32. “Mental health services in Australia, Restraint”, Australian Institute of Health and Welfare, 29 January 2021. https://www.aihw.gov.au/reports/mental-health-services/mental-health-services-in-australia/report-contents/restrictive-practices/restraint; “Table RP.5:Restraint rate, public acute sector acute health hospital services, states and territories, 2015-16 to 2018-18, Mental Health Services Restrictive Practices, Australian Institute of Health and Welfare. Note: Queensland did not report the use of physical restraint except for 2017/18 and WA did not report mechanical restraint for any of these years. Download Excel spreadsheet on this link, see under blue bar graph on webpage to download, https://www.aihw.gov.au/reports/mental-health-services/mental-health-services-in-australia/report-contents/restrictive-practices/restraint
  33. “2012 Mental Health Services in Brief,” Australian Institute of Health and Welfare, 2012, p. 23; “2013 Mental Health Services in Brief,” Australian Institute of Health and Welfare, 2013, p. 28; “2014 Mental Health Services in Brief,” Australian Institute of Health and Welfare, 2014, p. 18; “2015 Mental Health Services in Brief,” Australian Institute of Health and Welfare, 2015, p. 18; “2016 Mental Health Services in Brief,” Australian Institute of Health and Welfare, 2016, p .24; “2017 Mental Health Services in Brief,” Australian Institute of Health and Welfare, 2017, p. 25; “2018 Mental Health Services in Brief,” Australian Institute of Health and Welfare, 2018, p. 29; 2019 Mental Health Services in Brief,” Australian Institute of Health and Welfare, 2019, p. 30; Australian Institute of Health and Welfare 2020. Mental health services in Australia. Canberra: AIHW. Viewed 23 September 2020, https://www.aihw.gov.au/reports/mental-health-services/mental-health-services-in-australia ; “Mental Health services in Australia: Expenditure on mental health services, Table EXP.34: Expenditure ($ million) on mental health services, by source of funding, 1192-93 to 2018-19,  Australian Institute of Health and Welfare, 29 Jan 2021. Download spreadsheet under blue bar graph. https://www.aihw.gov.au/reports/mental-health-services/mental-health-services-in-australia/report-contents/expenditure-on-mental-health-related-services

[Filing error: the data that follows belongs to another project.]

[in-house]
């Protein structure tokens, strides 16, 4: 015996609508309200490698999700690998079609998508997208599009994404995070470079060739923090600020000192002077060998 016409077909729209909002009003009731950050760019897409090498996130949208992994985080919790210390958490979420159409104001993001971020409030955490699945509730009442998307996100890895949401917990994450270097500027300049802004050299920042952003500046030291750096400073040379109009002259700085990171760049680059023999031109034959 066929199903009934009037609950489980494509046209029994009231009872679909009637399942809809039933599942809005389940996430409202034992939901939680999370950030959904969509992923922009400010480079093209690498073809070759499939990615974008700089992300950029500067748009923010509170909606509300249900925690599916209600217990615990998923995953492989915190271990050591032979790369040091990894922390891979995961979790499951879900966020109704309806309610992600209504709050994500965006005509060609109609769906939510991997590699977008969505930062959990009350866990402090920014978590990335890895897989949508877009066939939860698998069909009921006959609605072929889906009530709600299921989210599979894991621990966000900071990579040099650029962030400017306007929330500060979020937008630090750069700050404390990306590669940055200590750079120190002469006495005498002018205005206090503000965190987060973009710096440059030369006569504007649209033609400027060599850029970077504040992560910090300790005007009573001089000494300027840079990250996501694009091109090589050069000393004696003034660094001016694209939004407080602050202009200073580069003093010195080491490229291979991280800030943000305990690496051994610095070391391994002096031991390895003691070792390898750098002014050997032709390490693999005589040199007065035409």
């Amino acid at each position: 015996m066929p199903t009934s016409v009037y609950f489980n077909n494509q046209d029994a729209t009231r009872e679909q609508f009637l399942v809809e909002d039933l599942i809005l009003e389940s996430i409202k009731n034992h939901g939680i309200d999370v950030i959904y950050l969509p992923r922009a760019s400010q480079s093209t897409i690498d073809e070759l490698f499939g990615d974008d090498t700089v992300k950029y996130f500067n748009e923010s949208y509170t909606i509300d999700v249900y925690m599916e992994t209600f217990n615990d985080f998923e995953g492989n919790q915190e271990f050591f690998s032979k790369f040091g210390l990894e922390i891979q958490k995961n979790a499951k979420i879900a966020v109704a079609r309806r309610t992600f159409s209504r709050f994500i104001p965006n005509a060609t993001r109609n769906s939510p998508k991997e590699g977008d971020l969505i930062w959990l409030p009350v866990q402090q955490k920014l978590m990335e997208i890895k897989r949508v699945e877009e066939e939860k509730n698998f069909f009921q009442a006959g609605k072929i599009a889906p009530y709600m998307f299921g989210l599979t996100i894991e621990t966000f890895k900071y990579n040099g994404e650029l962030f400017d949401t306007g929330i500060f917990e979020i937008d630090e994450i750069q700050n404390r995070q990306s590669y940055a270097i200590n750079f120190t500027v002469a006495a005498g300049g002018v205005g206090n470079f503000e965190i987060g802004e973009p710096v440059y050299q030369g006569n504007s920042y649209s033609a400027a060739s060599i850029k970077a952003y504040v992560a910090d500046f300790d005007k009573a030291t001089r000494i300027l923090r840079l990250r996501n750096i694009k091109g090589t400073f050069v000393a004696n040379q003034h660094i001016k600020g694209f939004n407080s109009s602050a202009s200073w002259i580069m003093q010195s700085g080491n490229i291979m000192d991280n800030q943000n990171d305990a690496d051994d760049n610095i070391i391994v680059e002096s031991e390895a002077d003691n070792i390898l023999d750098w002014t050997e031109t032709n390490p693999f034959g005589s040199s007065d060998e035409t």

34. Productivity Commission Report on Government Services 2020,” Part E, ‘rogs-2020-parte-sector-overview-data-tables.xls’, Table 13A.62, Table13A.34, https://www.pc.gov.au/research/ongoing/report-on-government-services/2020/health/rogs-2020-parte-sector-overview-data-tables.xlsx or for the report overview itself https://www.pc.gov.au/reserch/ongoing/report-on-government-services/2020/health  ; “Mental Health Management, Table 13A.34, Table 13A.62, Part E, Chapter 13, Mental Health Management,” Report on Government Services 2019, Australian Government, Productivity Commission, 30 January. 2019. https://www.pc.gov.au/research/ongoing/report-on-government-services/2019/health/mental-health-management/rogs-2019-parte-chapter13.pdf
  35. Western Australian Auditor General’s Report “Access to State-Managed Adult mental health Services”, Report 4: 2019-20, 14 August 2019, page 25, https://audit.wa.gov.au/reports-and-publications/reports/access-to-state-managed-adult-mental-health-services/
  36. Cardiovascular disease: most deaths and highest costs, but situation improving, Australian Institute of Health and Welfare, https://www.aihw.gov.au/news-media/media-releases/2011/2011-mar/cardiovascular-disease-most-deaths-and-highest-co
  37. Therapeutic Goods Administration Database of Adverse Event Notifications-Medicines, List of reports generated for each antidepressant, as of 05/03/2020 and added manually. https://www.tga.gov.au/database-adverse-event-notifications-daen ; Therapeutic Goods Administration Database of Adverse Event Notifications-Medicines, List of reports generated for each antipsychotic, as of 05/03/2020 and added manually. https://www.tga.gov.au/database-adverse-event-notifications-daen
  38. Martin JH, Lucas C, Editorial: “Reporting adverse drug events to the Therapeutic Goods Administration”, Australian Prescriber, Issue 1, February,  https://www.nps.org.au/australian-prescriber/articles/reporting-adverse-drug-events-to-the-therapeutic-goods-administration